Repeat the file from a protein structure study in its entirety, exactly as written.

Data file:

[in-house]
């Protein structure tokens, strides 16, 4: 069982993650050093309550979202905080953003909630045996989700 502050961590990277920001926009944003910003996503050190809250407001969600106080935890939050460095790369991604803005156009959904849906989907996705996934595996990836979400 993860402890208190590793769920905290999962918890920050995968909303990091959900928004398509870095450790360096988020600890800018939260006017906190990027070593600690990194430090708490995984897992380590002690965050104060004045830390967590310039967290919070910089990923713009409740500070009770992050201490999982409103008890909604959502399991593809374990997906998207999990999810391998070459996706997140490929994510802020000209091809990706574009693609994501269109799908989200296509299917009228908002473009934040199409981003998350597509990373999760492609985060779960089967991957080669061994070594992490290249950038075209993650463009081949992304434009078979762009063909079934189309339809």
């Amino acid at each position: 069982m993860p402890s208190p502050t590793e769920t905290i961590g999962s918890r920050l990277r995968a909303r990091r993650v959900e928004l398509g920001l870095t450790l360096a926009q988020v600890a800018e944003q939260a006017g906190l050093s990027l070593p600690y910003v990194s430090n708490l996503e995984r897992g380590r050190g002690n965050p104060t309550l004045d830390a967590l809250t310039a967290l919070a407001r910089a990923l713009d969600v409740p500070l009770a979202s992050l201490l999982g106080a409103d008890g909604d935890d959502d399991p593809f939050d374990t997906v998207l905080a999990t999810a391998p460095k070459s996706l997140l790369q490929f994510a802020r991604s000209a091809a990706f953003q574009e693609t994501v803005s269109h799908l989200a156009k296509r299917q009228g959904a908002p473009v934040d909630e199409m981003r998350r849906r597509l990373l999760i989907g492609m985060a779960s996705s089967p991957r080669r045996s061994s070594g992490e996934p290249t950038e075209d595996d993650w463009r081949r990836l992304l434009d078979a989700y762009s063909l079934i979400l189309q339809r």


[in-house]
């Protein structure tokens, strides 16, 4: 069982993650050093309550979202905080953003909630045996989700 502050961590990277920001926009944003910003996503050190809250407001969600106080935890939050460095790369991604803005156009959904849906989907996705996934595996990836979400 993860402890208190590793769920905290999962918890920050995968909303990091959900928004398509870095450790360096988020600890800018939260006017906190990027070593600690990194430090708490995984897992380590002690965050104060004045830390967590310039967290919070910089990923713009409740500070009770992050201490999982409103008890909604959502399991593809374990997906998207999990999810391998070459996706997140490929994510802020000209091809990706574009693609994501269109799908989200296509299917009228908002473009934040199409981003998350597509990373999760492609985060779960089967991957080669061994070594992490290249950038075209993650463009081949992304434009078979762009063909079934189309339809």
């Amino acid at each position: 069982m993860p402890s208190p502050t590793e769920t905290i961590g999962s918890r920050l990277r995968a909303r990091r993650v959900e928004l398509g920001l870095t450790l360096a926009q988020v600890a800018e944003q939260a006017g906190l050093s990027l070593p600690y910003v990194s430090n708490l996503e995984r897992g380590r050190g002690n965050p104060t309550l004045d830390a967590l809250t310039a967290l919070a407001r910089a990923l713009d969600v409740p500070l009770a979202s992050l201490l999982g106080a409103d008890g909604d935890d959502d399991p593809f939050d374990t997906v998207l905080a999990t999810a391998p460095k070459s996706l997140l790369q490929f994510a802020r991604s000209a091809a990706f953003q574009e693609t994501v803005s269109h799908l989200a156009k296509r299917q009228g959904a908002p473009v934040d909630e199409m981003r998350r849906r597509l990373l999760i989907g492609m985060a779960s996705s089967p991957r080669r045996s061994s070594g992490e996934p290249t950038e075209d595996d993650w463009r081949r990836l992304l434009d078979a989700y762009s063909l079934i979400l189309q339809r």